God, neither will it try to ridicule Vonnegut's opinions and
views. It  will by no  means judge if  the way how  Vonnegut
sees God is  right or wrong. The focus  of this essay should
be different.
      Firstly, this work  will study aforementioned Humanity
and  Divinity,  two  literary  characters  which, though not
actually appearing in any of  the books, play the major part
in Vonnegut's  novels and stories.  Numerous quotations from
Vonnegut's literary  works will be  used to create  accurate
character  traits  and  to  illustrate  their  relationship.
Understanding  the relationship  between these  two poles is
essential for creating a  comprehensive the concept of being
stuck  and  finding  a  way  out,  especially for Vonnegut's
concept of "Bugs stuck in amber" (SH5).
      Finally,  this  essay  will  explore  and identify the
theme of being stuck and looking  for or finding the way out
in Vonnegut's books written throughout his life. It will try
to show that  even though each book and  story is different,
the  main theme  is very  similar, and  the way  out may  be
there, for  the characters of  the particular book,  for the
general  character  of  Humanity,  or  perhaps  for Vonnegut
himself.
      Consistent  biography  of  Kurt  Vonnegut  will not be
presented  in  this  thesis.  His  life,  however,  will  be
explored  to   some  extent  in  order   that  arguments  on
autobiography   in   Vonnegut's   novels   may  have  better
grounding.

Creating a consistent picture
      It cannot be very difficult  to write about the themes
of one  particular book by  Kurt Vonnegut Jr.  Certainly, an
essay  written on  the themes  of one  book would not reveal
anything the reader might not notice during his own reading.
The reason for this is the fact that Vonnegut does not leave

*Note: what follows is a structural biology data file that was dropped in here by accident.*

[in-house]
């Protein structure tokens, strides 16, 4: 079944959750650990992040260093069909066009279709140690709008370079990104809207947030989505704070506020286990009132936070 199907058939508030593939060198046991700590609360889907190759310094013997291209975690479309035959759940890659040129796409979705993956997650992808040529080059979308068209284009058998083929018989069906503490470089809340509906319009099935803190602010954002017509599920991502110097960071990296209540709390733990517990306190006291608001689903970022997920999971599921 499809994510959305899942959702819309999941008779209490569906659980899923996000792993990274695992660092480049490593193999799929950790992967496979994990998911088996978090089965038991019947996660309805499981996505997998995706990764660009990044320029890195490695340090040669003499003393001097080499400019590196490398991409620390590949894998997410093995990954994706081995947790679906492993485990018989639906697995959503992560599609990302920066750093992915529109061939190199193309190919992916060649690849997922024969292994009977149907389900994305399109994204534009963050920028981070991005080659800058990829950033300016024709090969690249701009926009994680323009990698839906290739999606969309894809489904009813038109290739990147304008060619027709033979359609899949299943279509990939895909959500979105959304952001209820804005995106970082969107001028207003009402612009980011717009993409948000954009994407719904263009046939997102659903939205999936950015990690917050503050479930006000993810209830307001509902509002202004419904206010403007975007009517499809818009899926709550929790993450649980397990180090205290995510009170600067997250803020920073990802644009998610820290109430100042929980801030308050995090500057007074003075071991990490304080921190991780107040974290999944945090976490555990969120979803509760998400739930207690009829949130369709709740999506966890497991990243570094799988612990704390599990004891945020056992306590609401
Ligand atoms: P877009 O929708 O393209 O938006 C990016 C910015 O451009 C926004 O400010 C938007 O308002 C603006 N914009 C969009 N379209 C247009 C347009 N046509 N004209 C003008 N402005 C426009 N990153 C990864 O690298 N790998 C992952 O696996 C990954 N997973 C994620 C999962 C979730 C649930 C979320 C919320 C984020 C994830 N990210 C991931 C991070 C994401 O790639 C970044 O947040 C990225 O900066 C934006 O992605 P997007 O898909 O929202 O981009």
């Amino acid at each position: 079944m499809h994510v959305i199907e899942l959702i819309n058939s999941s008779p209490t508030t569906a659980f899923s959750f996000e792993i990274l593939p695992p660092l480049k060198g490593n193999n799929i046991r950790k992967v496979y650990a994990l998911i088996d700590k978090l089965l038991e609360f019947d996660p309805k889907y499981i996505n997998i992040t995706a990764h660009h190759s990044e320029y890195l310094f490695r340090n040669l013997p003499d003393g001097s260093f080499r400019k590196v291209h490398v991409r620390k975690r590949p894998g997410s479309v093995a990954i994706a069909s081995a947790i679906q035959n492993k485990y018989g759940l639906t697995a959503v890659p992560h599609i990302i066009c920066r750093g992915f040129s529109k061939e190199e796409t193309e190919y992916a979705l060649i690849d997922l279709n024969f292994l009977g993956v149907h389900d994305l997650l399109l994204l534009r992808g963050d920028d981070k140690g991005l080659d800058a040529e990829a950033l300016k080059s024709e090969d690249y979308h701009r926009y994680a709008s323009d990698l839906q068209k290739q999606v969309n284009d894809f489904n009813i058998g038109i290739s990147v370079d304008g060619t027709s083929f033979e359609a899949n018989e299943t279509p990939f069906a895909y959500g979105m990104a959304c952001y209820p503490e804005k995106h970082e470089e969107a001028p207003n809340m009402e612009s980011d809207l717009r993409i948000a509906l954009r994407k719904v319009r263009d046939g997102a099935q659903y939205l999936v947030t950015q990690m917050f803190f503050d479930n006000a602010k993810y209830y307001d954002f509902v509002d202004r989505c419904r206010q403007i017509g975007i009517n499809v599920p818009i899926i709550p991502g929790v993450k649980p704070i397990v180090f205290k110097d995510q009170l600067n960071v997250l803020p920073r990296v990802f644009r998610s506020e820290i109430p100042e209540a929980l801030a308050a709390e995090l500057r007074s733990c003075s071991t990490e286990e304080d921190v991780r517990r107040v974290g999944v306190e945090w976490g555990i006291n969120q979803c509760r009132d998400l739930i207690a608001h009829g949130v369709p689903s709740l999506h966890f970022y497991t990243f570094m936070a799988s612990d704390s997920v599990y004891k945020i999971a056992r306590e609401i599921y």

any  mysteries in  his  books,  but with  endurance explains
himself over and over again. This usually takes the wind out
of the  potential critics' sails. Kakutani,  for example, is
irritated by this  and writes th at what  is most disturbing
about the novel Galapagos is

         the author's  tendency to repeatedly  italicize the
         moral of  his story: as  in most of  Mr. Vonnegut's
         fiction,  deciphering  the  message  is  never  the
         reader's problem,  and Galapagos is  obvious enough
         without  our having  to be  told, point-blank, that
         Mandarax  stands for  "the apple  of knowledge"  or
         that Captain von Kleist  represents the "new Adam."
         (Kakutani:17)

      Even though it might be  pointless to discuss one book
in particular  (it has been  done many times  already), this
essay will  do something different.  It will put  Vonnegut's
books  and  stories  together,  identify  the common themes,
merge  the  ideas  that  are  expressed  in various books by
Vonnegut,  thus  creating  one  consistent  picture  out  of
fragments  scattered  throughout  Vonnegut's  works. Through
this  picture it  will be   enabled to  get deeper  into the
meaning of  Vonnegut's writing and maybe  into the psyche of
Kurt Vonnegut himself.

Interchangeability
      Characters,  main  or  less  important  ones,  tend to
reappear  throughout  Vonnegut's  work.  For  example  Eliot
Rosewater, who  appears "full time"  in the novel  God Bless
You,  Mr.  Rosewater,  shows  up  to  occupy  a few pages of
Slaughterhouse-Five.   Diana  Moon   Glampers  playing   her
important role  in the story "Harrison  Bergeron", where she
destroys  the  world's  only   hope  of  salvation,  becomes
a wretched character in God Bless You, Mr. Rosewater. Dwayne
Hoover  first appears  in  Breakfast  of Champions,  then in
Deadeye Dick.  Kilgore Trout, as the  last example, shows up
in  many novels,  either as   a minor  or a  major character
(e.g.  SH5,  BOC,  JAI,  TQK,  ROS,  GAL).  This habit, this
tendency of  reappearing characters makes  Vonnegut's novels
interchangeable.
      It is  not only characters  which are interchangeable.
There  are  various  recurring  themes  (predestination  and
fatalism), ideas  (handicapping people in order  to be equal
in  "Harrison  Bergeron"  and  Sirens  of  Titan) and places
(e.g. Indianapolis,  Ilium). Sale notices this  when he says
that what  he resists in  Vonnegut's books is  the fact that
they

         seem  formulaic,  made  of  interchangeable  parts,
         though this is one quality  which may endear him to
         others.  Once Vonnegut  finds what  he takes  to be